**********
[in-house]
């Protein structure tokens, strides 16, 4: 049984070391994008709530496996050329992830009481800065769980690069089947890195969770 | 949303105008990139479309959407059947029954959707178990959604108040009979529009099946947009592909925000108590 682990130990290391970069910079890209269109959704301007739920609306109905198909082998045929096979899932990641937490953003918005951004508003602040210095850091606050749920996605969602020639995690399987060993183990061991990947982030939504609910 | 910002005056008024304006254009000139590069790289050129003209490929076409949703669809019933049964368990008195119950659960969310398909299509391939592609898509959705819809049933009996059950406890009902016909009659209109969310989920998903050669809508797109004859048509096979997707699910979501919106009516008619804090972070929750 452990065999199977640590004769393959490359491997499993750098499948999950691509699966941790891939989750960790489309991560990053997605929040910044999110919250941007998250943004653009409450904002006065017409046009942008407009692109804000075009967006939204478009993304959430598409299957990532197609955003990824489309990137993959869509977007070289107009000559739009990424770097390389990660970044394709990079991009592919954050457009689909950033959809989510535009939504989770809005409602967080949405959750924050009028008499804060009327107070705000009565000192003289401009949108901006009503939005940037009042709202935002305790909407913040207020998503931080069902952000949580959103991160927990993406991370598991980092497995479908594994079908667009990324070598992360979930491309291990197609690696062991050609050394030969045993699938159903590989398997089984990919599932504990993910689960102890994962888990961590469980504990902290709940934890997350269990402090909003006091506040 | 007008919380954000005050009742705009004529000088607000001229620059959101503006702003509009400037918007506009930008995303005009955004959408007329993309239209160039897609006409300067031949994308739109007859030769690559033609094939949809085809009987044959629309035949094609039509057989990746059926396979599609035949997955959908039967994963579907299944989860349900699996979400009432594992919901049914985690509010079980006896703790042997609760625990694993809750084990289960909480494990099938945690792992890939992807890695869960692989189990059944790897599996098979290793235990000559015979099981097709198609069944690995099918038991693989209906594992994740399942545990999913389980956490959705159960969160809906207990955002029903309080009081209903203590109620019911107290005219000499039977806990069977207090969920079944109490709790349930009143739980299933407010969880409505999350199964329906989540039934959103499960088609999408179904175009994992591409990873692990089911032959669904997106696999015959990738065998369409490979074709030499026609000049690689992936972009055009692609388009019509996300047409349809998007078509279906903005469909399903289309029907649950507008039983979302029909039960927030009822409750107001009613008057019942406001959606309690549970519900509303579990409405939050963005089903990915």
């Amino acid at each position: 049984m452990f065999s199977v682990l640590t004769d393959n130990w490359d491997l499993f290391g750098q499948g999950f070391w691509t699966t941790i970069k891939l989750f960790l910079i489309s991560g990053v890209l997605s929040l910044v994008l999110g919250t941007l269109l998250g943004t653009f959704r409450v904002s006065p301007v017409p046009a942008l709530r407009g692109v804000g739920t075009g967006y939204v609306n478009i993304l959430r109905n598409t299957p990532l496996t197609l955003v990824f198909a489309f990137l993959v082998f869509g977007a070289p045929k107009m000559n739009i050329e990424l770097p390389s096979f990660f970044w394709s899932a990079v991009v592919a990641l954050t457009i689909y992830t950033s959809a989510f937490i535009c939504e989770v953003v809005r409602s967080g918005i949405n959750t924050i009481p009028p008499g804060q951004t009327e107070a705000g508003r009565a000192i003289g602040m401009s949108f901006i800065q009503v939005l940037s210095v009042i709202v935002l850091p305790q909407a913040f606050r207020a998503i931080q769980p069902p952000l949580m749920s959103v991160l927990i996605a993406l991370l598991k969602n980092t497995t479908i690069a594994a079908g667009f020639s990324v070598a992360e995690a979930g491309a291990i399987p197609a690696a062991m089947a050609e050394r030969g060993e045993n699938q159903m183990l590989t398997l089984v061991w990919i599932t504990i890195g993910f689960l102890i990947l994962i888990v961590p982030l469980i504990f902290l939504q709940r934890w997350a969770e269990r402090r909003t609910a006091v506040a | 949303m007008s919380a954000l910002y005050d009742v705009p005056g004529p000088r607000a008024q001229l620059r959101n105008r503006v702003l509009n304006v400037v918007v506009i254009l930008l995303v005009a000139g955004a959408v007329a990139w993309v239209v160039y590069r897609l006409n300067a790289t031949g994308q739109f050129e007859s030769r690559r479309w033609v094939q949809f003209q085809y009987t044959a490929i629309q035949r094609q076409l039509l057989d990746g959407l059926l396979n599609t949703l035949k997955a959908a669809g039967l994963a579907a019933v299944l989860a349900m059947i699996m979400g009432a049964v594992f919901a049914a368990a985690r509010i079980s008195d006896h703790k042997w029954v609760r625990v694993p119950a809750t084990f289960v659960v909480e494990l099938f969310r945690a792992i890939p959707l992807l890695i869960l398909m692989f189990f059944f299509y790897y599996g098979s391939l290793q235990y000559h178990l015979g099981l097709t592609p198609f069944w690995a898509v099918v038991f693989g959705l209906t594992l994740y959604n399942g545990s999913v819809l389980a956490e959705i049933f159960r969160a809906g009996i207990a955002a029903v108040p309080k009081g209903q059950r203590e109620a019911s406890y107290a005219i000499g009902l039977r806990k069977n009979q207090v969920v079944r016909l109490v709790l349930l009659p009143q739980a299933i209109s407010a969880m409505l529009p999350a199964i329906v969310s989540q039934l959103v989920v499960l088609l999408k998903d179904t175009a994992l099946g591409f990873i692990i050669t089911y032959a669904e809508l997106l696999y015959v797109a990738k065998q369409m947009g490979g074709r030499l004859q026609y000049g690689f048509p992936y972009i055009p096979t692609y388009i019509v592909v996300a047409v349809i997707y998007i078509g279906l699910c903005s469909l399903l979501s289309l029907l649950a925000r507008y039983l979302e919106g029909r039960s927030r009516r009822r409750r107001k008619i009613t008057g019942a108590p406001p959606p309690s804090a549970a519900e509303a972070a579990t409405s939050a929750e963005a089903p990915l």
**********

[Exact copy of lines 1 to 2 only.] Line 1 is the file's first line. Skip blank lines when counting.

[in-house]
């Protein structure tokens, strides 16, 4: 049984070391994008709530496996050329992830009481800065769980690069089947890195969770 | 949303105008990139479309959407059947029954959707178990959604108040009979529009099946947009592909925000108590 682990130990290391970069910079890209269109959704301007739920609306109905198909082998045929096979899932990641937490953003918005951004508003602040210095850091606050749920996605969602020639995690399987060993183990061991990947982030939504609910 | 910002005056008024304006254009000139590069790289050129003209490929076409949703669809019933049964368990008195119950659960969310398909299509391939592609898509959705819809049933009996059950406890009902016909009659209109969310989920998903050669809508797109004859048509096979997707699910979501919106009516008619804090972070929750 452990065999199977640590004769393959490359491997499993750098499948999950691509699966941790891939989750960790489309991560990053997605929040910044999110919250941007998250943004653009409450904002006065017409046009942008407009692109804000075009967006939204478009993304959430598409299957990532197609955003990824489309990137993959869509977007070289107009000559739009990424770097390389990660970044394709990079991009592919954050457009689909950033959809989510535009939504989770809005409602967080949405959750924050009028008499804060009327107070705000009565000192003289401009949108901006009503939005940037009042709202935002305790909407913040207020998503931080069902952000949580959103991160927990993406991370598991980092497995479908594994079908667009990324070598992360979930491309291990197609690696062991050609050394030969045993699938159903590989398997089984990919599932504990993910689960102890994962888990961590469980504990902290709940934890997350269990402090909003006091506040 | 007008919380954000005050009742705009004529000088607000001229620059959101503006702003509009400037918007506009930008995303005009955004959408007329993309239209160039897609006409300067031949994308739109007859030769690559033609094939949809085809009987044959629309035949094609039509057989990746059926396979599609035949997955959908039967994963579907299944989860349900699996979400009432594992919901049914985690509010079980006896703790042997609760625990694993809750084990289960909480494990099938945690792992890939992807890695869960692989189990059944790897599996098979290793235990000559015979099981097709198609069944690995099918038991693989209906594992994740399942545990999913389980956490959705159960969160809906207990955002029903309080009081209903203590109620019911107290005219000499039977806990069977207090969920079944109490709790349930009143739980299933407010969880409505999350199964329906989540039934959103499960088609999408179904175009994992591409990873692990089911032959669904997106696999015959990738065998369409490979074709030499026609000049690689992936972009055009692609388009019509996300047409349809998007078509279906903005469909399903289309029907649950507008039983979302029909039960927030009822409750107001009613008057019942406001959606309690549970519900509303579990409405939050963005089903990915």